We introduced ourselves to the Priest and briefly discussed a wedding that was to take place there the following weekend before taking our seats at the end of one of eight long trestle tables beside our neighbour Pere and the Alcalde (Mayor) of Sant Feliu.  No sooner was lunch announced than a queue appeared three wide and twenty plus deep, amiable and expectant.   The steam from the paella mixed with the smoke from the cooking sausages and blew clouds of hunger inducing smells over the assembly; the queue dispersed quickly with plates heaped with rice. 

Thereafter followed a  further not insubstantial, ‘hale and hearty’ course of mandonguilles (meatballs) and sausages which ´flirted´ with the occasional pea and mushroom; a robust wine accompanying both plates.  The waistline was then given a reprieve as sharp and juicy green mandarins were handed around along with pots of flam (Crème Caramel) supplied from the dairy of La Fageda, near Olot.  Coffee was served with small sweet pastries, vi ranci poured from four litre containers and whisky or ratafia were offered round.   Time to loosen the belt and lottery tickets were purchased for the prizes……a live rabbit, a live duck and assorted small food hampers.

Sardanas ensued, that seemingly simple, rhythmic catalan folk dance performed in circles of three to thirty people, interlocking arms at shoulder level, counting and concentrating on their delicate steps, occasionally moving slowly to the left or right.  The accompanying music played on wind instruments – clarinet, oboe and the catalan gralla producing a somewhat discordant sound.

John and Mar thoroughly enjoyed seeing the house, local village and surrounding area for the first time.  The day was capped by our winning a basket of assorted sheep’s cheeses and yoghurts from  Mas Claperol, a local farm we have to get to know better, where you can ‘sponsor’ a cow in exchange for various dairy products.  Something else to be explored in future.

With what has been a glorious week of weather, the roof has been made water tight, if not yet finished.  On Thursday the final insulation and water proof layer were put in place and on Friday the final compression layer was applied.  Therefore, rain or shine the roof has been sealed and all that remains to be done there (for now) is the fitting of the tiles.  Other finishes will be put in place in due course.

It can also be said that the place has had a good tidy up and made ready for the aplec (gathering) tomorrow.  What to do with and where to put the minor mountain of excavated soil and rubble that has sat adjacent to the house for the past six months or so was finally resolved this week and in a somewhat deft and professional manner.  Pere called in a digger and the majority of the material has been taken to the small field on the south side of the house where it has been leveled to provide the basis for what will be public parking and access to the church.  All this might sound somewhat bland and matter fact except that on seeing the end result you realize you could just about play a game of snooker on the finished surface, such is the degree of care taken.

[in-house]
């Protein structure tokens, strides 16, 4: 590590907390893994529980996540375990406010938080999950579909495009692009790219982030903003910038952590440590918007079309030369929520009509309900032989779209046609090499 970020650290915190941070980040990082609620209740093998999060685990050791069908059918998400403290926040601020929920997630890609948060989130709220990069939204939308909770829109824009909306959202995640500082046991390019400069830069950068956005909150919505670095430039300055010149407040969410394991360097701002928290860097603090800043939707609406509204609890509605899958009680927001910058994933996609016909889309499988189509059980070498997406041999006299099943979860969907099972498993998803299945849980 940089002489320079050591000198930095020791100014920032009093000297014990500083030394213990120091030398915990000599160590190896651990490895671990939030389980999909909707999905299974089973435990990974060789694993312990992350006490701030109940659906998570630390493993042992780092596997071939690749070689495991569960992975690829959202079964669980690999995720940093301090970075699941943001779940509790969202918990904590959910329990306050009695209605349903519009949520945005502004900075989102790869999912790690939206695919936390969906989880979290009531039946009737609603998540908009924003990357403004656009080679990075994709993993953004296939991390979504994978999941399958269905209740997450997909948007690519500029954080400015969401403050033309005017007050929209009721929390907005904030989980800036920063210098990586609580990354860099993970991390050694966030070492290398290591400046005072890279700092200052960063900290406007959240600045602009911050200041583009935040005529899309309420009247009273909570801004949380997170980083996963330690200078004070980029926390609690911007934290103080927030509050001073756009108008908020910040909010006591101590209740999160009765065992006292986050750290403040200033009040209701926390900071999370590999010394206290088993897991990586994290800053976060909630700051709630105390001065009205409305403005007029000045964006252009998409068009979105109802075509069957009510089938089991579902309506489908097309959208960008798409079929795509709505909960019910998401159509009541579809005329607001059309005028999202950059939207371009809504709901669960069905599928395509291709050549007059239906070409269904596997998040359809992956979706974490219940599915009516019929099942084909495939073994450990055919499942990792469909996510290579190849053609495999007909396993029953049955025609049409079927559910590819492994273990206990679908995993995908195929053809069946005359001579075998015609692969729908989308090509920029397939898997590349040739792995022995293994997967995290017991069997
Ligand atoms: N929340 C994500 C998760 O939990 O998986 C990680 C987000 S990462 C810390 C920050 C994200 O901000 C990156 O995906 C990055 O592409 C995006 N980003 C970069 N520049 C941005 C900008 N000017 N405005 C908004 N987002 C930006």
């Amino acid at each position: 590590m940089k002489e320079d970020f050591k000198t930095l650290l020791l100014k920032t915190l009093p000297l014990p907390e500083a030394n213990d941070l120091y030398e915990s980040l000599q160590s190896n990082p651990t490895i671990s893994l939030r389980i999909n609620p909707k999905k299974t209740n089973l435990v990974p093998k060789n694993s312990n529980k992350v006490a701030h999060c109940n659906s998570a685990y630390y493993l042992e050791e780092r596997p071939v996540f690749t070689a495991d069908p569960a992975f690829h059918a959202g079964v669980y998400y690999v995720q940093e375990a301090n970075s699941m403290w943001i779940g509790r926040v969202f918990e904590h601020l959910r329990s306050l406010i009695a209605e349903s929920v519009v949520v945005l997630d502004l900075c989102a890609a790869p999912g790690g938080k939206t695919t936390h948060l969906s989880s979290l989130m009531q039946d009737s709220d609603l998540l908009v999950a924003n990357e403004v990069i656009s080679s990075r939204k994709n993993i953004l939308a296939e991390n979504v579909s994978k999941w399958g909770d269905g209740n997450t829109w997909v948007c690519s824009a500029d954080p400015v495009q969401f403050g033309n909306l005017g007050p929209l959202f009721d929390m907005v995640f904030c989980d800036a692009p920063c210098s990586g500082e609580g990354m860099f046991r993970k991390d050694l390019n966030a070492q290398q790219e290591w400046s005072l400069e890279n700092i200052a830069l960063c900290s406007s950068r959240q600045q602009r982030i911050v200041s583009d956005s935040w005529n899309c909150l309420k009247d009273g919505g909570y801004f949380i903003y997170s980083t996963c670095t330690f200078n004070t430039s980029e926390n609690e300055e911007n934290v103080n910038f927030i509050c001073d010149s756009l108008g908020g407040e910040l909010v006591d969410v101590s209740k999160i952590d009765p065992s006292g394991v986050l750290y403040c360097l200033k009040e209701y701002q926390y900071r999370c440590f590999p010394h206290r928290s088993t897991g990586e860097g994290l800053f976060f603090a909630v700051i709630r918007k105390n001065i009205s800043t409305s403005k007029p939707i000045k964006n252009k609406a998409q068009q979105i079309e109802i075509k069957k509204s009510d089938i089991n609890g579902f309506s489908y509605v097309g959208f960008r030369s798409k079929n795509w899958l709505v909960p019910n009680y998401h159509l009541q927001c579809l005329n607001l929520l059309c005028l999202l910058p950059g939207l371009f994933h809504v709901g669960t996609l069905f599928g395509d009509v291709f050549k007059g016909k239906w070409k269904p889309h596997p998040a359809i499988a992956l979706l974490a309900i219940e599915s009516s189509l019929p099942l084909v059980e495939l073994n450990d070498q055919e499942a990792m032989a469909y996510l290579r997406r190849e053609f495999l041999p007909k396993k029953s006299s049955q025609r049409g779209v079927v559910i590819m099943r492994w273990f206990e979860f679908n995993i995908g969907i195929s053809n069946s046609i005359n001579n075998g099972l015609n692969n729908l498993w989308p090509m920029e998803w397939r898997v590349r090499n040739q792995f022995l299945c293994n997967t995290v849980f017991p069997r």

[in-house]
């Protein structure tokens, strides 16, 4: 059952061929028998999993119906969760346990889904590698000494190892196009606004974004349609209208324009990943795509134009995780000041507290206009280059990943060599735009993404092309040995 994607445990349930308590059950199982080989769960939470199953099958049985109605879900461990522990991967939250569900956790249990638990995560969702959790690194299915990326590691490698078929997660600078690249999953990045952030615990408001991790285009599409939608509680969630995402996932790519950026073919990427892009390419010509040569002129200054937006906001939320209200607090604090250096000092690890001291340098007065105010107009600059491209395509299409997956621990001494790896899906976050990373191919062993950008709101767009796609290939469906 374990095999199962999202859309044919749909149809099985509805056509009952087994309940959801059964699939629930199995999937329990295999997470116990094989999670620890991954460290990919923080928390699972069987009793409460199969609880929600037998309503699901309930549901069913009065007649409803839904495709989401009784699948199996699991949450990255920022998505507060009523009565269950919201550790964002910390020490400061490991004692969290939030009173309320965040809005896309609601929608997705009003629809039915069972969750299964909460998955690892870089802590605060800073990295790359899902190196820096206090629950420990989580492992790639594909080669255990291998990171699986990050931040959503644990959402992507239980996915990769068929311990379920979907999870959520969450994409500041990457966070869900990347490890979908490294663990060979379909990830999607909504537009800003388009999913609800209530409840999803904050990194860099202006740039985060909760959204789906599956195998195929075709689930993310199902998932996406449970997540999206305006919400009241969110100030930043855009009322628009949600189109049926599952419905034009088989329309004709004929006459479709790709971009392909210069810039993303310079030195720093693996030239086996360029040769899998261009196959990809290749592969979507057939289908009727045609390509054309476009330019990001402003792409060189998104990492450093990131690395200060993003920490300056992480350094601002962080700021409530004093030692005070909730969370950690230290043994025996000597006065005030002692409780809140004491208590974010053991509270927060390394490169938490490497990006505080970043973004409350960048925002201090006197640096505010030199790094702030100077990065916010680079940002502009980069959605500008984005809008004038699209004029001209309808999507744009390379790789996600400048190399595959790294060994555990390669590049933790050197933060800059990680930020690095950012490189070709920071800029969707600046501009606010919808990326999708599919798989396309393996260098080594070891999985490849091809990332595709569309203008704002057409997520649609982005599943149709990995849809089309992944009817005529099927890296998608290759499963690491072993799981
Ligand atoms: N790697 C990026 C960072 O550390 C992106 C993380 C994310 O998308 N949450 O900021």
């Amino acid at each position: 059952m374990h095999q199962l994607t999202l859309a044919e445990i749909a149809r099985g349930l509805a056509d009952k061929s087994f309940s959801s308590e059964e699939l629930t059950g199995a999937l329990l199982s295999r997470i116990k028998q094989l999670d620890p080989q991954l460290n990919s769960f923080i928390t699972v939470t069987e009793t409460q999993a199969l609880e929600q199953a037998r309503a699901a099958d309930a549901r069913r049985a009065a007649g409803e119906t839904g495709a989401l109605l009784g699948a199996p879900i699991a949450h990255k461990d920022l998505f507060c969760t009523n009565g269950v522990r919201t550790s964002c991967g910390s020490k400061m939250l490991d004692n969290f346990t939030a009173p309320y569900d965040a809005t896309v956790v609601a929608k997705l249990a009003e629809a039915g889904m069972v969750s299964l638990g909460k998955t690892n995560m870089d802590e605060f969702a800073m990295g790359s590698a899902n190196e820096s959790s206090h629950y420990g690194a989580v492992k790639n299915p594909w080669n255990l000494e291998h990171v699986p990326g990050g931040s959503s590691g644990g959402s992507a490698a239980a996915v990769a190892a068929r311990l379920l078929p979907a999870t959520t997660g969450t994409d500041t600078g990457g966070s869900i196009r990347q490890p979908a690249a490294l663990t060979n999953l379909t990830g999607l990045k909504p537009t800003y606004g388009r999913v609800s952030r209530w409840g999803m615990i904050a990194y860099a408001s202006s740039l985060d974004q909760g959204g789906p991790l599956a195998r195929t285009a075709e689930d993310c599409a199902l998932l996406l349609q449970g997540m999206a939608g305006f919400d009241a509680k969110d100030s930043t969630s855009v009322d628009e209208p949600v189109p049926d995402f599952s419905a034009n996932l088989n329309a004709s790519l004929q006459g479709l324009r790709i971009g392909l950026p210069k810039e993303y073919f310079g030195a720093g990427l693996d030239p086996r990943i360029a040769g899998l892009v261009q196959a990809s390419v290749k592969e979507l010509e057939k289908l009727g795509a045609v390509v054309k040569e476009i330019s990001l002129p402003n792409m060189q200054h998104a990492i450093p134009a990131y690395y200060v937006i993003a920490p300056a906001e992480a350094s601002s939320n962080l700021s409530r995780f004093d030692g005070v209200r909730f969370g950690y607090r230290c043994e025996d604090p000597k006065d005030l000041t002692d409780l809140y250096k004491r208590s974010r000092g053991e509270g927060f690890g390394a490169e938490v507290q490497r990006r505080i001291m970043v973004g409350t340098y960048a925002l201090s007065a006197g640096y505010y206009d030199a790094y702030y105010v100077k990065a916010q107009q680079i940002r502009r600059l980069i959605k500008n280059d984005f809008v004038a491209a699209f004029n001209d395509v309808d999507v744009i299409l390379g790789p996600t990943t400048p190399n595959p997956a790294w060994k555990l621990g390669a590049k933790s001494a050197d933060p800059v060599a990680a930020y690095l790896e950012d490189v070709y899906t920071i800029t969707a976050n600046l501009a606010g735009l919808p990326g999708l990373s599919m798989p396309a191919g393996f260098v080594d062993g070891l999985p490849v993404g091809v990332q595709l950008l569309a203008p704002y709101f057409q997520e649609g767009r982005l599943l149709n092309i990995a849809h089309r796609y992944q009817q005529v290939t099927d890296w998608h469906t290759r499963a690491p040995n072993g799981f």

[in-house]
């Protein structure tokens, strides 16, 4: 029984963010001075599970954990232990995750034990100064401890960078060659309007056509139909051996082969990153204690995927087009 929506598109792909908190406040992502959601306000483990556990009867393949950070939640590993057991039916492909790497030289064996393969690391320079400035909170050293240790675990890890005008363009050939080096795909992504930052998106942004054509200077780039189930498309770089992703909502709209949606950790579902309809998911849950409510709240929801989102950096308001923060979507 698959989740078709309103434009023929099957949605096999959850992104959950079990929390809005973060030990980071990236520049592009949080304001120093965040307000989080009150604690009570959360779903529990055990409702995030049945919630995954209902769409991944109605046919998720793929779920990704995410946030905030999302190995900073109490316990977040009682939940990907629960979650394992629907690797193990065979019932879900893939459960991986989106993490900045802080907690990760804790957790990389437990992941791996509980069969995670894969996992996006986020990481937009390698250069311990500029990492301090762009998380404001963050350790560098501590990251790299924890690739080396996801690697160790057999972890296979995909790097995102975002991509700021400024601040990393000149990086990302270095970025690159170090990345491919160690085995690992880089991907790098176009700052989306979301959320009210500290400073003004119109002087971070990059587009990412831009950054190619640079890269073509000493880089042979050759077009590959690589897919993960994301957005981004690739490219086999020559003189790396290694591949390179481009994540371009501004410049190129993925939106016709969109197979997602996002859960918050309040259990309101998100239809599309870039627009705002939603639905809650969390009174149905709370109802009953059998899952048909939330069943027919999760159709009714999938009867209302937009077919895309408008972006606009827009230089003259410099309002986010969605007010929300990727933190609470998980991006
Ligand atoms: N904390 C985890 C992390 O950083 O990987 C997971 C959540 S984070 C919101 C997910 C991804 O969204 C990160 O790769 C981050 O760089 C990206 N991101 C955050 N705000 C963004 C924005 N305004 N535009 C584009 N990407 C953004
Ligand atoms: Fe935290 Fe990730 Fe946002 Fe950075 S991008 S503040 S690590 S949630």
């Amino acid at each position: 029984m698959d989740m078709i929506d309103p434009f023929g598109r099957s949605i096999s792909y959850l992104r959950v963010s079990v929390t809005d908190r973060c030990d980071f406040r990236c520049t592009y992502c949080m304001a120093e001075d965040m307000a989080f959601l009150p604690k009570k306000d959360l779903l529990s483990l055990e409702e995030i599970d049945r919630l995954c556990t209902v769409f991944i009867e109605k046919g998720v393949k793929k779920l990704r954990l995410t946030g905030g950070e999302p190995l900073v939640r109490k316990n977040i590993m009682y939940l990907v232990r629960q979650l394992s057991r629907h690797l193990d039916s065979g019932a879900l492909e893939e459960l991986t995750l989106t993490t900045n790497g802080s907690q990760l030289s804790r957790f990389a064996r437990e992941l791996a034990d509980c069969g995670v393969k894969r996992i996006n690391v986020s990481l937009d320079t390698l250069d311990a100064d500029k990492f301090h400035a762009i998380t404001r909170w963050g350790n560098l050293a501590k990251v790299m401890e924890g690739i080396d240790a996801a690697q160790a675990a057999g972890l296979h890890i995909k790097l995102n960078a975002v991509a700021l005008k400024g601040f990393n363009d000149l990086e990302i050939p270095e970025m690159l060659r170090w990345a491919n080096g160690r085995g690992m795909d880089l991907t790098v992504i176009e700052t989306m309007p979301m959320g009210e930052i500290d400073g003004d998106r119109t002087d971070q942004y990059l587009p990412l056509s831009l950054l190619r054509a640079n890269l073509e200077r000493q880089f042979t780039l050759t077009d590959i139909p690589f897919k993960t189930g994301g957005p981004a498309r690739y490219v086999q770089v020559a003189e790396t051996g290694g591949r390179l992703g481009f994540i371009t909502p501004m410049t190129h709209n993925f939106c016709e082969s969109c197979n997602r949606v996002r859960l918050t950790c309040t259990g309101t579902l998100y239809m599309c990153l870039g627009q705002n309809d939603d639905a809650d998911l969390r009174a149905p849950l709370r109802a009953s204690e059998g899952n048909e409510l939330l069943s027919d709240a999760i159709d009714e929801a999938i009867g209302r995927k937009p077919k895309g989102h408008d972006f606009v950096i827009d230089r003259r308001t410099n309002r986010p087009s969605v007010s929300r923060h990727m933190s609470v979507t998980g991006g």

All of this has occurred in a sun soaked start to the autumn.  Warm enough for a most pleasant trip to the beach late this afternoon.  Our one kilometer stretch of beach at Premià is normally pretty chocka ( full) when summer is in full swing.  Today 2nd October, the sum total was half a dozen fisherman pitching their rods, half a dozen swimmers, us three included and a bunch of kids mucking around and the chiringuito (temporary summer beach bar) was gone.  The Catalans have turned their backs on the beach until next summer.

As I tap this out, Goretti is slaving over a bubbling pot of what will be quince cheese (jelly), that slightly tart and tasty counterpoint to manchego or other cheeses, as is your wish. 

Quince Cheese

Thoroughly wash the quince, then chop them into chunks and place in a pan…..skin, stalks and pips and all.

Bring to the boil and cook until they are soft.  Then pass the cooked fruit through a non metallic sieve (better still, use a plastic mouli if you have one).

This leaves you with a flesh coloured pulp.  Weigh the pulp and return this to the cleaned pan with an equal quantity of sugar.  (We have the somewhat excessive quantity of 4kgs of pulp, so 4kg of sugar are required on this occasion.  A quarter of this amount would satisfy a normal, sane family.)  For every of 2kg of fruit and sugar add the juice of one lemon.

Cook the pulp, sugar, lemon juice mix stirring regularly to avoid it sticking to the bottom of the pan.   Cookery books say that the jelly is ready when taking a wooden spoon through the pan a clear line is left in the pan.  Such is the amount Goretti is cooking our guide is when the spoon stands up of its own accord and it has a deep amber colour, the jelly will be ready.

Carefully pour the molten mass into plastic containers to a depth of about 3cm and leave to cool and set.  Leave for a few weeks before eating.  Store in a cool dark place and it will keep for up to one year.